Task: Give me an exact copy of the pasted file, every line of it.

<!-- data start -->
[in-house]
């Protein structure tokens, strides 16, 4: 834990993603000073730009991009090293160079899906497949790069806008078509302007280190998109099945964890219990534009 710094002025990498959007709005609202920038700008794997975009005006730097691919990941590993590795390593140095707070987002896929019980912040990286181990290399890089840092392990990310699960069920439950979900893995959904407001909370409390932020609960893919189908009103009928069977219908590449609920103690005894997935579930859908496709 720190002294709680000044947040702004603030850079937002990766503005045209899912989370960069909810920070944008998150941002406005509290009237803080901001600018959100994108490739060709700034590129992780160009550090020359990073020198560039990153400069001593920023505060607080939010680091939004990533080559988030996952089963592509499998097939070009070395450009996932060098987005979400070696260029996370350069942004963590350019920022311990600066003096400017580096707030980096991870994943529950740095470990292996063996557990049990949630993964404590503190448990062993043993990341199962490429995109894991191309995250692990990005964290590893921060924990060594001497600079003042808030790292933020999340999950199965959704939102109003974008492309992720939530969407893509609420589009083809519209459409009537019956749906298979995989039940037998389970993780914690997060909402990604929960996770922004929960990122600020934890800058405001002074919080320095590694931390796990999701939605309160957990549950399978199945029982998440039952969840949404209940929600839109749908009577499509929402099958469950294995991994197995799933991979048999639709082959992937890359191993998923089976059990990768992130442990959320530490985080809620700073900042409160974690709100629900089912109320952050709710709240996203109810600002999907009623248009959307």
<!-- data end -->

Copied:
[in-house]
């Protein structure tokens, strides 16, 4: 834990993603000073730009991009090293160079899906497949790069806008078509302007280190998109099945964890219990534009 710094002025990498959007709005609202920038700008794997975009005006730097691919990941590993590795390593140095707070987002896929019980912040990286181990290399890089840092392990990310699960069920439950979900893995959904407001909370409390932020609960893919189908009103009928069977219908590449609920103690005894997935579930859908496709 720190002294709680000044947040702004603030850079937002990766503005045209899912989370960069909810920070944008998150941002406005509290009237803080901001600018959100994108490739060709700034590129992780160009550090020359990073020198560039990153400069001593920023505060607080939010680091939004990533080559988030996952089963592509499998097939070009070395450009996932060098987005979400070696260029996370350069942004963590350019920022311990600066003096400017580096707030980096991870994943529950740095470990292996063996557990049990949630993964404590503190448990062993043993990341199962490429995109894991191309995250692990990005964290590893921060924990060594001497600079003042808030790292933020999340999950199965959704939102109003974008492309992720939530969407893509609420589009083809519209459409009537019956749906298979995989039940037998389970993780914690997060909402990604929960996770922004929960990122600020934890800058405001002074919080320095590694931390796990999701939605309160957990549950399978199945029982998440039952969840949404209940929600839109749908009577499509929402099958469950294995991994197995799933991979048999639709082959992937890359191993998923089976059990990768992130442990959320530490985080809620700073900042409160974690709100629900089912109320952050709710709240996203109810600002999907009623248009959307």